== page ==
The issue with ‘microlearning’ can be that the term falls victim to the buzzword vernacular. This means it’s sometimes a fashionable topic at its peak, but not a constant focus for the L&D community where specific progress is addressed and made. The challenge of separating the hype of a new topic from the reality of what it actually is has been apparent with microlearning. A lot of people can be unaware of the several different types of microlearning, with the rise and fall of the term’s popularity. When this type of topic spikes in traffic, only certain aspects will be discussed online, resulting in its bigger picture getting lost.

 

This just reaffirms the notion that microlearning is nothing new; some claim it’s ‘…just new to the buzzword vernacular. Microlearning has been around for as long as people have been creating work aids to put toner in copy machines.’ This comment came from the Lightbulb Moment blog, known for its analytical approach to current trending topics in L&D, producing significant reporting on virtual teaching and learning. Microlearning is a tool that hasn’t quite taken off like other means of virtual learning, meaning it’s often overlooked by the L&D community. Due to the pandemic, organisations were forced to adjust to online learning, but the process was demanded at a quick rate, which meant more specific attributes weren’t carefully optimised for professional use.

 

Donald H Taylor is Chair of the Learning Technologies Conference and creator of the Global Sentiment Survey. This survey requires a selection of 3 out of 16 topics for which ones the user thinks will be ‘hot’ in L&D that year. The survey has run since 2014, with microlearning reaching its peak position in 2017 at number 3, then dropping to 5 in 2019, 6 in 2020 and finally 7 in both 2021 and this year. Despite its highest position achieved in 2017, it was 2016 when the L&D community talked about microlearning a lot – including Donald himself.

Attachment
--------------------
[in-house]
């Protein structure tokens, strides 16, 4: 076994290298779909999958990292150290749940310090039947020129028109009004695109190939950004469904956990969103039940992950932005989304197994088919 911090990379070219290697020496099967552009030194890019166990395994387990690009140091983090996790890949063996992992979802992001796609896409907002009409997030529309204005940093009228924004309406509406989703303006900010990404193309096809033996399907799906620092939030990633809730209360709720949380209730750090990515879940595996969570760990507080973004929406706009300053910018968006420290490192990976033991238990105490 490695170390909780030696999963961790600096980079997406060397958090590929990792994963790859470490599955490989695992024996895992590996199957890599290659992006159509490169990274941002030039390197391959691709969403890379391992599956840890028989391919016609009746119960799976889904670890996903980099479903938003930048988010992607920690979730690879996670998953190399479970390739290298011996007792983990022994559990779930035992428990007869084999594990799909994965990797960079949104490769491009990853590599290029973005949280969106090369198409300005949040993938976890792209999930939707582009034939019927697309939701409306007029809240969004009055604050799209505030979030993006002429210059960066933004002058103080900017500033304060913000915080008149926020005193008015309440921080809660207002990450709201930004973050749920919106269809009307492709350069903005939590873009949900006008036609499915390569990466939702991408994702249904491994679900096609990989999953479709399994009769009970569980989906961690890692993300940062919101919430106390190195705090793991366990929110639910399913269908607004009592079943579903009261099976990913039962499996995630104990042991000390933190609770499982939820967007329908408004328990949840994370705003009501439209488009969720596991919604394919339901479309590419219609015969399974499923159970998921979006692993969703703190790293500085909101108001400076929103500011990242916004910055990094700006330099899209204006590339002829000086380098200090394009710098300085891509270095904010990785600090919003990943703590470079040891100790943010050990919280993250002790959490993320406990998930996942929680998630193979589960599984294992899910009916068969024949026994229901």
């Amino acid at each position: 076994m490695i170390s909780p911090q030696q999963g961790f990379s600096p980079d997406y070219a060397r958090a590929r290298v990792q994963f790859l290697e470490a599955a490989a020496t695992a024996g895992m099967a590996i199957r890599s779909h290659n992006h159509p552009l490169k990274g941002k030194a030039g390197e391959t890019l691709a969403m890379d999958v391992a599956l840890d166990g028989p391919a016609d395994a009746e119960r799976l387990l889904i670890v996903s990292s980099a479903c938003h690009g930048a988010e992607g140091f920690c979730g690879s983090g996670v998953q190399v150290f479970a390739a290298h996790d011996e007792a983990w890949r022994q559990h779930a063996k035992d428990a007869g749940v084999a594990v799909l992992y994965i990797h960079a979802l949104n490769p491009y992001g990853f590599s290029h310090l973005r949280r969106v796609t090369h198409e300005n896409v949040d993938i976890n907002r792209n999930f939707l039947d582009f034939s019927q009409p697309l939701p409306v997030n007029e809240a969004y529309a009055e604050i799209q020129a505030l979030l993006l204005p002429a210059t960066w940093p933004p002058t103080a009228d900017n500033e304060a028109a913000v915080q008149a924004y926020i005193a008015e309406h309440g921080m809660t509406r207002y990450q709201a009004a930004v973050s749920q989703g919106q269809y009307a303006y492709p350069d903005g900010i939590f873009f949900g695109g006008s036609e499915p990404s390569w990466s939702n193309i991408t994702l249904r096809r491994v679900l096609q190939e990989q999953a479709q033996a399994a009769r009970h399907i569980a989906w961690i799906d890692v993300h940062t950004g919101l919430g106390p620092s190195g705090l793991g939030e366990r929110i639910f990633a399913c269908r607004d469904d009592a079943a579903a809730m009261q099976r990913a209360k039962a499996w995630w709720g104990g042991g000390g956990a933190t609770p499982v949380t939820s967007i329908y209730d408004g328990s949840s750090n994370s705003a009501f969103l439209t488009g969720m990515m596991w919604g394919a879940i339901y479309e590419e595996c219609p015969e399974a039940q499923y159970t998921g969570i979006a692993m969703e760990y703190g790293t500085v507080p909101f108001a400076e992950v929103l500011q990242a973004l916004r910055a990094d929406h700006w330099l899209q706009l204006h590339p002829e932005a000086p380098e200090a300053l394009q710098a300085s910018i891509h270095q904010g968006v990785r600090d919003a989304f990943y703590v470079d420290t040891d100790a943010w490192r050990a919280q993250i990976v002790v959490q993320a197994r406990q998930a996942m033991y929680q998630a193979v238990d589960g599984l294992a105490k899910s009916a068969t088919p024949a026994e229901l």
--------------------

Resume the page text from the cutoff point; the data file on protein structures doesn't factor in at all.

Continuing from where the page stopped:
In February 2017, Donald claimed that ‘…micro learning is valuable, and works, but it’s a lot more than just chopping content into bits.’ Microlearning has a habit of cutting out important information to accommodate to its bite-sized design, which is one of its downsides. Microlearning, as a tool, is therefore limited by word count, size and other means of restriction. The goal of learning is to further one’s skills and development, but this becomes less effective when there is less content. Less content means less information, which ultimately means less learning.

 

 

Microlearning: what does the future hold?

The future of microlearning is uncertain. With the Covid-19 pandemic implementing vast digitalisation across the L&D world, it might seem a necessity. On the other hand, with the world working towards post-pandemic freedom, many learners want to relish in the more social, collaborative approaches to L&D. The success of platforms such as Duolingo indicate that learners do want it, but perhaps microlearning is better designed for voluntary learning such as learning a language. Microlearning is yet to prove itself with big information, and taking on training courses for big organisations will be the next step in seeing its true value.